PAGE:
Trump pressures McConnell, GOP to ditch bipartisan talks until they have majority

Former President Trump on Monday urged Senate Republicans to abandon talks on a bipartisan infrastructure deal until after the midterm elections or when the GOP retakes majorities in Congress.

“Senate Republicans are being absolutely savaged by Democrats on the so-called ‘bipartisan’ infrastructure bill,” Trump said in a statement as Senate negotiators work to finalize an agreement this week.

Trump claimed Senate Minority Leader Mitch McConnell (R-Ky.) and Republicans working on the deal, such as Sens. Rob Portman (Ohio), Susan Collins (Maine) and Mitt Romney (Utah), were merely interested in proving they could work with Democrats.

“It is so important to [McConnell] that he is agreeing to almost anything,” Trump said. “Don’t do the infrastructure deal, wait until after we get proper election results in 2022 or otherwise, and regain a strong negotiating stance. Republicans, don’t let the Radical Left play you for weak fools and losers!”

The statement marked the third time in recent weeks where Trump has issued a statement through his post-presidency political action group bemoaning Republicans’ willingness to negotiate on a bipartisan infrastructure bill.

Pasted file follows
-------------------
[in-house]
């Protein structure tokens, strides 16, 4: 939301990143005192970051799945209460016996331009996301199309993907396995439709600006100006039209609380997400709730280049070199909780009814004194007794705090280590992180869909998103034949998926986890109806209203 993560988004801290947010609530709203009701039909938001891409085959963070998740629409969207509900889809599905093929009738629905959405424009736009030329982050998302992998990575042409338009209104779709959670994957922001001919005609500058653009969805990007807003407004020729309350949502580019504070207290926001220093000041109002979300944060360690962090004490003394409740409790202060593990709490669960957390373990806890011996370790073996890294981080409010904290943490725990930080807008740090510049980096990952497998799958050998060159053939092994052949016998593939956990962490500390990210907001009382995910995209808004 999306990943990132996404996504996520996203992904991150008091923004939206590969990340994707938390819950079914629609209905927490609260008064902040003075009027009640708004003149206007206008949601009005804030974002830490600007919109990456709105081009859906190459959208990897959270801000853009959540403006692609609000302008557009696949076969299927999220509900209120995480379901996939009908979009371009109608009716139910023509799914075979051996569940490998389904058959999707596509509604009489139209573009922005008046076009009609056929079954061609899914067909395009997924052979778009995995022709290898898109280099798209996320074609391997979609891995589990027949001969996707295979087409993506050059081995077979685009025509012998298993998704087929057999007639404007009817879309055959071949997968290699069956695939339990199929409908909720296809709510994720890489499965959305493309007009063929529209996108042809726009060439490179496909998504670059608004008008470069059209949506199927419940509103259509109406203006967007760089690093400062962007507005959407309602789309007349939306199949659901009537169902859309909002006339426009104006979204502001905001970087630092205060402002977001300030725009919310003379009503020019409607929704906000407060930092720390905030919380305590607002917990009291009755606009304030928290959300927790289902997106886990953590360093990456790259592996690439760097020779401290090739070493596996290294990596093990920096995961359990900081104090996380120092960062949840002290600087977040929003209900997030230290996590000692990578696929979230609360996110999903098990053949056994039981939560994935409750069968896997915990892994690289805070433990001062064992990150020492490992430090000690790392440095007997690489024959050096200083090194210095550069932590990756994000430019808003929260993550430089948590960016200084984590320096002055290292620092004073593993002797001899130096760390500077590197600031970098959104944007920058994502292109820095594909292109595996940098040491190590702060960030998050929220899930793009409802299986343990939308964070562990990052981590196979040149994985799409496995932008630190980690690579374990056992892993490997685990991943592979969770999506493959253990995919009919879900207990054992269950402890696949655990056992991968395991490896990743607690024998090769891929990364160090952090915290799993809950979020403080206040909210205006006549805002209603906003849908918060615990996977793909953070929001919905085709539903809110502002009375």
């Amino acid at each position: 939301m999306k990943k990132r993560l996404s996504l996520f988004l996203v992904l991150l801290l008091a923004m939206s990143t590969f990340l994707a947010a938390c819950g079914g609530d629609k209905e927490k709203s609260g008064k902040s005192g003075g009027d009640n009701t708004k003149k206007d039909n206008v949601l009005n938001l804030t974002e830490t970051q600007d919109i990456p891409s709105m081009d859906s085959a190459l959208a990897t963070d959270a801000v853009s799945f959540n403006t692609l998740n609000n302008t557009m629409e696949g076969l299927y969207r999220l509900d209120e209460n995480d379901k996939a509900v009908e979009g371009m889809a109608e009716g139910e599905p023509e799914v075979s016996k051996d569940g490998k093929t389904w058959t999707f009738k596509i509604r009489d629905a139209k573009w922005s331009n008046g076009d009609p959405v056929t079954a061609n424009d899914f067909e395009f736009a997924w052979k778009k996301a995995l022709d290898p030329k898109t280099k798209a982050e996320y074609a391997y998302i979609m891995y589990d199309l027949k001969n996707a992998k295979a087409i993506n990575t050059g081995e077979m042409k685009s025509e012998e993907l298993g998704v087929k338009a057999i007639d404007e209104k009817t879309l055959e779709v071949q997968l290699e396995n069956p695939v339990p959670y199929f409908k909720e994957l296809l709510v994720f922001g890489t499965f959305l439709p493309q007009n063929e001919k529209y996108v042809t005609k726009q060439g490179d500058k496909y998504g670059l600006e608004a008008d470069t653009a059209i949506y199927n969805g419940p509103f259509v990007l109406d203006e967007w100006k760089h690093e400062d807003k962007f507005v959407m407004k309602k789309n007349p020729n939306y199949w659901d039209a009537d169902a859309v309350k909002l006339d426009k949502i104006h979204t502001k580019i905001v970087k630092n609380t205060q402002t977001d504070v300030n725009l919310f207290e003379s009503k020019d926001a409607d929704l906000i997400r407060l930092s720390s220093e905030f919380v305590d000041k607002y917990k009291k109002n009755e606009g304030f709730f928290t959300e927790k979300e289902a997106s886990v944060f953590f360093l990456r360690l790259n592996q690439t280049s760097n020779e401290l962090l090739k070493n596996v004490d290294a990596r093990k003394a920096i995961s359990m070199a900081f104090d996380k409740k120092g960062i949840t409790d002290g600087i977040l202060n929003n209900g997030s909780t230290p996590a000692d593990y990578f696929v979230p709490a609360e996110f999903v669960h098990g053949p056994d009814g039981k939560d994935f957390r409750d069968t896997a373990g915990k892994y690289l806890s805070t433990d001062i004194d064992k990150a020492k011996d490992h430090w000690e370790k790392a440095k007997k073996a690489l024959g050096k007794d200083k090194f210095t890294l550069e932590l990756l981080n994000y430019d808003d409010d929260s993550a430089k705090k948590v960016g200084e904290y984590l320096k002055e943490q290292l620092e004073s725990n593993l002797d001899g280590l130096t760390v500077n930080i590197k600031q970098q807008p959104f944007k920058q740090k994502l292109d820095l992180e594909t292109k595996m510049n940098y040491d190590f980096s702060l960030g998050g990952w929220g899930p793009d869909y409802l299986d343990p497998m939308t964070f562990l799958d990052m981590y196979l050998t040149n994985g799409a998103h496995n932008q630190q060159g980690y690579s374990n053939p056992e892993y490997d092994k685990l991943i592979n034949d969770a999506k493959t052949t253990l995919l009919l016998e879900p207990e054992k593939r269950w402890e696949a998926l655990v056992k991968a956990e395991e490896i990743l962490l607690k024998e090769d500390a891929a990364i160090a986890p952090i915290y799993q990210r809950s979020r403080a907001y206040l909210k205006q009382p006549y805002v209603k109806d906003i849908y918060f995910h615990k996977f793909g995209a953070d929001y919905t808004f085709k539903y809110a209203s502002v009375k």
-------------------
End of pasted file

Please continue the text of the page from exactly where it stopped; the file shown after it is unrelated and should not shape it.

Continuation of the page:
Such a deal would be a win for President Biden and his agenda, and it would be on an issue where Trump repeatedly tried and failed to secure a deal. Trump as president announced support for a $2 trillion infrastructure package, but no bill ever materialized.

A group of roughly two dozen senators from both parties is hoping to have a deal finalized and be ready to start debate this week.

But the negotiators are struggling to resolve final sticking points, including funding for transit, using unspent COVID-19 relief funds to pay for the deal, water funding and broadband. Democrats made a “global offer” to Republicans on Sunday night that would resolve the outstanding issues, according to a Democratic source close to the talks.

President Biden announced in June an agreement on a $1.2 trillion framework that included hundreds of billions of dollars in new spending, but that deal still has yet to be completed.

Biden and the senators have sunk weeks into trying to get a bipartisan deal, arguing that infrastructure is a long-sought priority for both parties and should be able to get the 60 votes needed to defeat a Senate filibuster. But aides and senators have given mixed prognosis ranging from the group being on the cusp of a final agreement to predicting that the high-profile talks could go either way. 

Jordain Carney contributed

Tags budget reconciliation Donald Trump Filibuster Infrastructure Joe Biden Mitch McConnell Mitt Romney Rob Portman Susan Collins

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